There is no standard or documentation regarding these attributes, so the best reference we can have is the implementation. As they currently have no effect I would suggest avoiding their use on virtual methods in case the behaviour changes unexpectedly in the future.

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In the document that you linked to, there's this note under the description of const attribute:

Note that a function that has pointer arguments and examines the data pointed to must not be declared const.

I'd say this includes member functions, since they have an implicit pointer parameter (and at least virtual functions need to examine it to get to the vtable, no?).

They seem to get to a similar conclusion in this thread: http://gcc.gnu.org/ml/gcc/2011-02/msg00460.html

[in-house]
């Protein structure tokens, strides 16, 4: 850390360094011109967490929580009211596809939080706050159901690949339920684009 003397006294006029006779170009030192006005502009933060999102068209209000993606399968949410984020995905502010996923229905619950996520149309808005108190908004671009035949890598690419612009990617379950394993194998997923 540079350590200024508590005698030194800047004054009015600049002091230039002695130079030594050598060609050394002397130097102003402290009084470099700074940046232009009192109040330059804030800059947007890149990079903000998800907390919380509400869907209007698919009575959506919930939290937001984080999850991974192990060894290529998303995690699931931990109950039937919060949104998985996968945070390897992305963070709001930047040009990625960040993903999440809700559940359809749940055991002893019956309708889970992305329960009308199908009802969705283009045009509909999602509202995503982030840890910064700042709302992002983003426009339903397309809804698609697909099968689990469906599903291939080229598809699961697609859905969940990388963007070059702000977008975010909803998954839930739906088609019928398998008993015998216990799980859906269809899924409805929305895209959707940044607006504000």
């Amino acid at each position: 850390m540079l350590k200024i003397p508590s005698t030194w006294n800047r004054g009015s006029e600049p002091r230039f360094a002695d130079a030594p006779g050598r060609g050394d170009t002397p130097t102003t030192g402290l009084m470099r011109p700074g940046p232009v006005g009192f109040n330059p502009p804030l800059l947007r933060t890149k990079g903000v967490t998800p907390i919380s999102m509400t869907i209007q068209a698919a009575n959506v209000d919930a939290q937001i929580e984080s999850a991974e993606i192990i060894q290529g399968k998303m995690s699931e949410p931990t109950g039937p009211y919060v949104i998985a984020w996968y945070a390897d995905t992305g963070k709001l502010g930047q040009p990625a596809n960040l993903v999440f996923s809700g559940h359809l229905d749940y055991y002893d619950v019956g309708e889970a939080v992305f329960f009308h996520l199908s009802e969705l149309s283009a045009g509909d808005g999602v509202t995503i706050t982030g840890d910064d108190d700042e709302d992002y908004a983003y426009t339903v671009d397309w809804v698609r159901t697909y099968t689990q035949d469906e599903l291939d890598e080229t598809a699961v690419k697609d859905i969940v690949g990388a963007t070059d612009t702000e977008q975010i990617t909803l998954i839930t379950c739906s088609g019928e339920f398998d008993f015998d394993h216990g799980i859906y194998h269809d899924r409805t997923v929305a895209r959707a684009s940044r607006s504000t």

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1  
There is no vtable and no "implicit pointer" in C++. Member functions have an opaque, implicit instance reference, though. I suppose the case could be made, but the problem is specifically where a base function is actually pure, but a potential derived override need not be. Does the attribute only affect the function if it can be dispatched statically? –  Kerrek SB Jun 12 '12 at 13:50

It is allowed and accepted by GCC. It is not generally ignored (you know this because GCC always outputs warning: attribute ignored, when it completely ignores an attribute, it doesn't here). But also read the last paragraph.

Whether it makes sense is another question. A virtual function can be overloaded, and you can overload it without the attribute. This opens the next question: Is this legal?

One would expect a function with different attributes to have a different signature (such as with the const qualifier or a different exception specification), but this is not the case. GCC treats them as exactly identical in this respect. You can verify this by deriving Bar from Foo and implementing the member function non-const. Then

decltype(&Bar::square) f1 = &Foo::square;
decltype(&Foo::square) f2 = &Bar::square;